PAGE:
Dispatches, thoughts, and miscellanea from writer Jon Konrath

South Bend Indiana in works of great literature

I’ve been sick since about Friday or so. It’s the usual December 0% humidity, everyone else is sick sort of thing that gets me every year. Vitamins have kept it semi-controllable, but I wish I could sleep 20 hours a night until it went away. And that doesn’t jive with getting any work done, or with my whole blue light/wake earlier plan, which is largely derailed now. (Although I’m trying to get a little artificial sun in as we speak.)

I did finish reading that Edward Bunker book Education of a Felon. I liked it a lot, aside from the fact that there’s an abrupt ending, and the two halves of the book are very lopsided. I was at the 50% mark, thinking the book was about over, and then the second half went by much faster. It’s one of those “why won’t he learn his lesson” things, and it’s not the typical two strikes and then a home run that you see in almost all formulaic writing. While the book started with this Bukowski-like description of old timey Los Angeles, he ended up in this fierce depiction of prison life and violence. And in the late 60s/early 70s, the shit really hit the fan as race relations became a full-on war within the walls of San Quentin and other big prisons. Part of this pissed me off, the whole black panthers/Angela Davis agenda, which was basically to kill whitey. Anyway, showing another point of view for that made it interesting.

And the weirdest coincidence was when he was on the lam and left California in an old car, intending to drive to New York and check out some jazz clubs or whatever. On his way in the freezing winter, his car died in… South Bend, Indiana. This is like in Kerouac’s On the Road there’s a reference in there somewhere that he was on a Greyhound bus and they stopped in South Bend. Every time I re-read that book (which is maybe once a year), I always stop and laugh at that point.

I’m reading Mikal Gilmore’s rock essay book Night Beat now. What’s weird is that I totally don’t remember buying it. I have an old copy (it may be out of print) and it has no jacket, so it anonymously hid on my shelves for maybe a year or so. Or maybe someone gave it to me, I don’t know. I was looking for another book the other day and flipped it open and read a page and thought it looked pretty damn cool, so I’m on that. And what’s weirder is that I didn’t realize until halfway through the introduction (and weirder still, I never read introductions, because after you write a few, you realize they are bullshit) I found out that his older brother was Gary Gilmore, aka the guy executed by firing squad in Utah in 1976. I guess he (Mikal) wrote a book about that (there’s also Norman Mailer’s hugely successful The Executioner’s Song) so I’ll have to check that out.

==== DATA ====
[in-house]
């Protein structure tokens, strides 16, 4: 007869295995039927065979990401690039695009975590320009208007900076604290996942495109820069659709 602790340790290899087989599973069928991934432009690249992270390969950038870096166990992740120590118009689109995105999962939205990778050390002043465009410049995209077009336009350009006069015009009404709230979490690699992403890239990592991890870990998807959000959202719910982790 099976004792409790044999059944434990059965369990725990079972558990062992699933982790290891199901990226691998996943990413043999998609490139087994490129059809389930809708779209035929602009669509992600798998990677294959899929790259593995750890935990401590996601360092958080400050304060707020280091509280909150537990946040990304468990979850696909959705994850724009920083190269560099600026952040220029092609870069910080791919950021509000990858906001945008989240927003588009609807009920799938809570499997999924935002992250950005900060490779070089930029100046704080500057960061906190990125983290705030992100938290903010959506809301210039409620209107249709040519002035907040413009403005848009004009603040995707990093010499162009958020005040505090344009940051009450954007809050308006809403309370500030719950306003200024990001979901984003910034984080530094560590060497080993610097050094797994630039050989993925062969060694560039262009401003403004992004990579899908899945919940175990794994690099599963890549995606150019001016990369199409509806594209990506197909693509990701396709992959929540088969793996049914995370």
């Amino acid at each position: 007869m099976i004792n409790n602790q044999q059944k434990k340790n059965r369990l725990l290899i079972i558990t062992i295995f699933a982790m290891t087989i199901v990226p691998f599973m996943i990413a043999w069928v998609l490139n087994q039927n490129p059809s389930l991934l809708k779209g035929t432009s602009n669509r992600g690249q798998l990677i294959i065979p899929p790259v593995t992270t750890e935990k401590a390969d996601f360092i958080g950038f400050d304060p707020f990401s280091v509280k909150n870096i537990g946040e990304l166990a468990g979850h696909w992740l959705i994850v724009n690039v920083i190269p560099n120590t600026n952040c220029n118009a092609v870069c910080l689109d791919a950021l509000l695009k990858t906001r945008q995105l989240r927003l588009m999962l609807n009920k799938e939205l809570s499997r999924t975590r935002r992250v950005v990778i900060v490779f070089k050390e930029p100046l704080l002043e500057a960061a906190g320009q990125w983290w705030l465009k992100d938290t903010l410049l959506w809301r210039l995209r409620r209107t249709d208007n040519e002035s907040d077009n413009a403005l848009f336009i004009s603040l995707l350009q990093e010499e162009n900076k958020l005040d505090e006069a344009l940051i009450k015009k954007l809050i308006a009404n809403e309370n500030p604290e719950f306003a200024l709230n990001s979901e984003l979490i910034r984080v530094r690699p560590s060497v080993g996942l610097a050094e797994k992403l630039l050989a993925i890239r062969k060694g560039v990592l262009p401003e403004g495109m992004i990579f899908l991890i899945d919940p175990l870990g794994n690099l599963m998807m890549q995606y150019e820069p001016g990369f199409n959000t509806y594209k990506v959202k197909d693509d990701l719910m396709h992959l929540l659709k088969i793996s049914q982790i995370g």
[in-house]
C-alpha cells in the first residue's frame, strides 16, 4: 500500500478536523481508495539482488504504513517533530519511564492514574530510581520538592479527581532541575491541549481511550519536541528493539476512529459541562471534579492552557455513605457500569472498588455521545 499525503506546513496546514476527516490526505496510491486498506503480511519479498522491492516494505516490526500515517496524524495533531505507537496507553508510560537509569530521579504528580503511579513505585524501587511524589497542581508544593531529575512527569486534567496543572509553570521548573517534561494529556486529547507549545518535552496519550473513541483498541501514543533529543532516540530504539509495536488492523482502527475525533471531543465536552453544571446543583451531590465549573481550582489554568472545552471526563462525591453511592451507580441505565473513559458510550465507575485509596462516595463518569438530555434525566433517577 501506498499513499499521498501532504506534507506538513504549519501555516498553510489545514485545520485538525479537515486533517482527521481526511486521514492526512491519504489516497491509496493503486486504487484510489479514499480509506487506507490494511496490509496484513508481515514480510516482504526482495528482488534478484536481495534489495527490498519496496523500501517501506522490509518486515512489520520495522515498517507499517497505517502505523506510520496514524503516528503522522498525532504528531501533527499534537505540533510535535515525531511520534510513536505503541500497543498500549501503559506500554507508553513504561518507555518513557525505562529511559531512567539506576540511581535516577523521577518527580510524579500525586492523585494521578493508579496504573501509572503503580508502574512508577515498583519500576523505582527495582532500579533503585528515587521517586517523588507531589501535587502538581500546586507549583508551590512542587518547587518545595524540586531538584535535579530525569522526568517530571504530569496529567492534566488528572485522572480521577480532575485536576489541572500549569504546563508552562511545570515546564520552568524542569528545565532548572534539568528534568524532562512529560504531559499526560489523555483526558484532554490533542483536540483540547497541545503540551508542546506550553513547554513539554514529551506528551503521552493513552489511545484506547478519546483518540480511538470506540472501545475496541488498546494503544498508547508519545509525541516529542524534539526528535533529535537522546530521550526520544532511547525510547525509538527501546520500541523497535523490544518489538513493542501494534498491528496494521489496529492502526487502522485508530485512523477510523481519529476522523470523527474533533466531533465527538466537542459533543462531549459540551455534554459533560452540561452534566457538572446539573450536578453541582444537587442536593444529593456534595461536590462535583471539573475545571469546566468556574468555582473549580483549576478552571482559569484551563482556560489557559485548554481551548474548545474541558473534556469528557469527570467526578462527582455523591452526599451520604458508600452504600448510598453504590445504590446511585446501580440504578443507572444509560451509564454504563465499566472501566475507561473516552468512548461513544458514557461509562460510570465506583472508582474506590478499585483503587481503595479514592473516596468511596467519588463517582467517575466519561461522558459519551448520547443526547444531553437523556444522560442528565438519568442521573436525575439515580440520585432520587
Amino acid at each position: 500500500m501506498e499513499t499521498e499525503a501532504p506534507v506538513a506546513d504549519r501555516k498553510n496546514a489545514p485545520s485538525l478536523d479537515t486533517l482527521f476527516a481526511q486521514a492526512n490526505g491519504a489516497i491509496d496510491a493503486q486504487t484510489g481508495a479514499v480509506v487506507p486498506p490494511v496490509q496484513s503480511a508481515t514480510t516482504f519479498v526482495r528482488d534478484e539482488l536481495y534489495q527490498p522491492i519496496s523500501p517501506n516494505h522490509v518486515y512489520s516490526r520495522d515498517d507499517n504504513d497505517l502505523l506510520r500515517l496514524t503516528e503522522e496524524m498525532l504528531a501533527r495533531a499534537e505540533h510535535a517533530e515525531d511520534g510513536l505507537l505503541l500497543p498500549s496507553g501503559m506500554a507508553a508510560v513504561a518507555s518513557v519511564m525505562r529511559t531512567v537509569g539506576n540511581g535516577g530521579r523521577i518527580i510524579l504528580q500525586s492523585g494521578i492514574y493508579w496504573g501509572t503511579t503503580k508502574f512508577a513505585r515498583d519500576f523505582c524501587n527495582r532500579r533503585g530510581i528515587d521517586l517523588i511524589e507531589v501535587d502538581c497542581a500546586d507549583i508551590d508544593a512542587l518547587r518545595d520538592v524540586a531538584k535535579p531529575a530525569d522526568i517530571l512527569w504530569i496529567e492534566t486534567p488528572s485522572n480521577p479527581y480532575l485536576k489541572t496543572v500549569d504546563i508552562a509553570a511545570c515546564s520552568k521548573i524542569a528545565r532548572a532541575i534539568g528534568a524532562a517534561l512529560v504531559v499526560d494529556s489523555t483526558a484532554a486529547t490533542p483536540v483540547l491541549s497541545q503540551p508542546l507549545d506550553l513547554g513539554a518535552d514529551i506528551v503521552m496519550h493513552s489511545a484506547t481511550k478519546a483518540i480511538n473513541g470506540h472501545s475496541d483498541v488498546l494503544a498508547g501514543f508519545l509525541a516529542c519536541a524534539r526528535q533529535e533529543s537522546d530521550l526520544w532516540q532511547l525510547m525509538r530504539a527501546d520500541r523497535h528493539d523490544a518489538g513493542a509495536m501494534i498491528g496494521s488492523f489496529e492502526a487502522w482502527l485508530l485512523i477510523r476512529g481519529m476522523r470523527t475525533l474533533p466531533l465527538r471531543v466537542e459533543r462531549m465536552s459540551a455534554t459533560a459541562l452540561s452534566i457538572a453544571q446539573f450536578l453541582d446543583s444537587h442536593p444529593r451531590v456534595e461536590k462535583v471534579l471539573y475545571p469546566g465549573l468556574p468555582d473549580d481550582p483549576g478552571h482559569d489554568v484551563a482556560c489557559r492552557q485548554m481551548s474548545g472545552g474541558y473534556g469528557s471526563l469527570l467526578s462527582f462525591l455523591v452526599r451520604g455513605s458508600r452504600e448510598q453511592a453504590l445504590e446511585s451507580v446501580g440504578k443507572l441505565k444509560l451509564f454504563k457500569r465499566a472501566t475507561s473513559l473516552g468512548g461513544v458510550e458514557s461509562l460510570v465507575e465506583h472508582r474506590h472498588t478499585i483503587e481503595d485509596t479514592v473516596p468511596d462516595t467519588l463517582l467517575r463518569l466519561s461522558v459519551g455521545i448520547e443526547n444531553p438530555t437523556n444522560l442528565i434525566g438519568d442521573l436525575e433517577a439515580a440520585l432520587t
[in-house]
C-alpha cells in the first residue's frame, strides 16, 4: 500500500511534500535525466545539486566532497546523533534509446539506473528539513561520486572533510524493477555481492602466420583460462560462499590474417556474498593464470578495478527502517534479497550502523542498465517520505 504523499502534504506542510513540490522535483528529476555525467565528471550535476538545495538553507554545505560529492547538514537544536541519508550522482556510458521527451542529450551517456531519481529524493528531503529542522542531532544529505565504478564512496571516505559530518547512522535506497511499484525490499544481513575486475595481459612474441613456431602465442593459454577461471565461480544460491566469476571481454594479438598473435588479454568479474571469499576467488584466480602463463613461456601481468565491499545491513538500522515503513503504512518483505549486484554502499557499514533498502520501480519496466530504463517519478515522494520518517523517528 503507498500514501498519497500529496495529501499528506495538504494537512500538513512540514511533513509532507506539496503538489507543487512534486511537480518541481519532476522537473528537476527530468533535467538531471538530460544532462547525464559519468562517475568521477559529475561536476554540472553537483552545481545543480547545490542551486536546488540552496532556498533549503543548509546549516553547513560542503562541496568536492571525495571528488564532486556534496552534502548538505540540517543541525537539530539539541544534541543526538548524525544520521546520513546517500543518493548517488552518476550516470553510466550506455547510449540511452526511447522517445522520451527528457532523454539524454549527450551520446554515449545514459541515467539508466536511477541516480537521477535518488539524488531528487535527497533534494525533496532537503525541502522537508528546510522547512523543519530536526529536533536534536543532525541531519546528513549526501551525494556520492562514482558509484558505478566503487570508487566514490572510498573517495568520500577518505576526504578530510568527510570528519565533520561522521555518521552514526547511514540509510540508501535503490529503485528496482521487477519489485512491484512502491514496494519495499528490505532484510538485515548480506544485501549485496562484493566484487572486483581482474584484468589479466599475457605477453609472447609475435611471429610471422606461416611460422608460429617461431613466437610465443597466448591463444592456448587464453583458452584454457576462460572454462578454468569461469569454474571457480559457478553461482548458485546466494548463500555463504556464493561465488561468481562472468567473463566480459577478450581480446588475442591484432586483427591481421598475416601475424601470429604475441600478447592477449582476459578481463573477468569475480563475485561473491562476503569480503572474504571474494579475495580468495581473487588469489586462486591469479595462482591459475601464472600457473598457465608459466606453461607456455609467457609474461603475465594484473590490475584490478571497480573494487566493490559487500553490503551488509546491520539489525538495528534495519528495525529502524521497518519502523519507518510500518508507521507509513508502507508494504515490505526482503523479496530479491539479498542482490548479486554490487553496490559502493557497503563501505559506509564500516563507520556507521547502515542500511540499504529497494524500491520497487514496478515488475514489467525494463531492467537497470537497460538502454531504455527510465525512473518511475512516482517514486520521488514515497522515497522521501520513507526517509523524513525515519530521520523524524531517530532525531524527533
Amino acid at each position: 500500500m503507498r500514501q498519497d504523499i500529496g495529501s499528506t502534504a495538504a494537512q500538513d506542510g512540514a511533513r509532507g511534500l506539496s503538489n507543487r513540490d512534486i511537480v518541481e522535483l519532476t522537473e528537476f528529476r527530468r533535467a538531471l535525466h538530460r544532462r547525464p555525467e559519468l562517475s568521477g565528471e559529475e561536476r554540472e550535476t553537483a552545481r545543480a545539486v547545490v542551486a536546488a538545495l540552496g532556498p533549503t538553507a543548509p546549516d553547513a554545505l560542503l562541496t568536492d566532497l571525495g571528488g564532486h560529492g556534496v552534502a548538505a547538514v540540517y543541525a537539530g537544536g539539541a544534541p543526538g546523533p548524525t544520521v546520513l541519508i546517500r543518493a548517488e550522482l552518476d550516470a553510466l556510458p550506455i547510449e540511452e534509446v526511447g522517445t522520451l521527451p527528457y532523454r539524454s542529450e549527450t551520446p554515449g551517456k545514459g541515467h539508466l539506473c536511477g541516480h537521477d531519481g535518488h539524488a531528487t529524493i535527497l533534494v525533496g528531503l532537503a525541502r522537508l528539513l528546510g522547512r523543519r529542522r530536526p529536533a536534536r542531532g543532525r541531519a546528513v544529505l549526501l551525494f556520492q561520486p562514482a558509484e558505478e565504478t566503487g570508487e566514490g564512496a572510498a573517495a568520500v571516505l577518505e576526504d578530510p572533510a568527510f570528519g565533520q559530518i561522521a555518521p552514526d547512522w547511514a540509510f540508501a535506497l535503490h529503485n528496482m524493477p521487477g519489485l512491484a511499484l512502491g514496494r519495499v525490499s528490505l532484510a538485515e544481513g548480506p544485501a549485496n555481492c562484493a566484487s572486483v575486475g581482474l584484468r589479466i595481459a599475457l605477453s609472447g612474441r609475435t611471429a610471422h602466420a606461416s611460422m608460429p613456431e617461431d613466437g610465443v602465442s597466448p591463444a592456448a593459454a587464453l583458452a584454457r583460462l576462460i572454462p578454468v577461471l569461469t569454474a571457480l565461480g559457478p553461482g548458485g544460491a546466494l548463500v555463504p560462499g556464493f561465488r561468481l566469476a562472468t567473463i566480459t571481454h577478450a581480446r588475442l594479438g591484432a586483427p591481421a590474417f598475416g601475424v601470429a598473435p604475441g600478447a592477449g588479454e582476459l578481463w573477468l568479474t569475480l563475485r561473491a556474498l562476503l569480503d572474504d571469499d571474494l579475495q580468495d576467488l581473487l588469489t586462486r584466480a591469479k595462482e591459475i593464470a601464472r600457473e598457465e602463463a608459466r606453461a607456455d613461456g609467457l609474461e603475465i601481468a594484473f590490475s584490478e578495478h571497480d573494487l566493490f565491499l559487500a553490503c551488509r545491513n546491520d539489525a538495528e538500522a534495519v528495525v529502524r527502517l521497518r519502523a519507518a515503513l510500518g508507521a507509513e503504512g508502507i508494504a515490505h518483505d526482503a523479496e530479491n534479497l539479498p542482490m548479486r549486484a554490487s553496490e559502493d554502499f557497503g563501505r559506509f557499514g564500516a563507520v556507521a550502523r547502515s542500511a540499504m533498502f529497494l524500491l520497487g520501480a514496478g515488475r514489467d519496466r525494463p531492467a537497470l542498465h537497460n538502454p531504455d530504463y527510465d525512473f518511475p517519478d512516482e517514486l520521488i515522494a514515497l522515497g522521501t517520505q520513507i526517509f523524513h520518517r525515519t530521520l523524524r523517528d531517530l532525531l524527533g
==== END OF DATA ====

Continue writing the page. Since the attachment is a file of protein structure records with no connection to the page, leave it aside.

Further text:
Reading a book of essays is a good warmup for thinking about taking ten years of journal and compressing it into a couple hundred pages of book. The first question: sequential, or by topic? Maybe I will read everything and the only topics will be “out of town” and “the weather today”. Maybe it’s better to have things date-ordered because of references and whatnot. The next obvious question: do you edit the entries? When I did the annotated Rumored to Exist, I did not remove a single typo – I just annotated the mistakes. A certain zine editor I know (think small fonts) was absolutely flabbergasted that I would not make the changes. But to me, that was the past, and I could make a second edition with the corrections, but the purpose was to annotate the first edition. The Dead Sea Scrolls have not been copyedited or spellchecked for the same reason. On the other hand, the second edition of Summer Rain did have mistakes fixed. I didn’t do much more than minor copyedit changes, because I was happy with the story and I was mostly just re-setting the book into a new format at a different printer.

What’s between the two? Gilmore took a bunch of old essays he wrote for Rolling Stone and a scad of other papers and magazines, and basically re-poured them, thinking about them more, adding strength, adding content that makes it more purposeful. It’s like restoring a ’47 Chevy to look just like a ’47 Chevy, but maybe it’s got an electronic ignition not invented until the 70s, and there’s resin glue or fiberglass or whatever in the structure that wasn’t around, either. This thought makes me want to cut apart all of the entries, try to take the ones that worked best or mattered the most to me, and then edit or extend them until they are great. And yeah, that isn’t a compilation, like a greatest hits album, so maybe it goes against the spirit, but it’s also a hell of a lot better of a product.

Or I won’t do shit and just fester about this for months. Who knows. I do know I have finished all of my xmas shopping except Sarah. I keep threatening to get her either a Fry Daddy or a Playstation 3, but in reality, I need to think of something better.

Okay, time to sudafed up and read this book.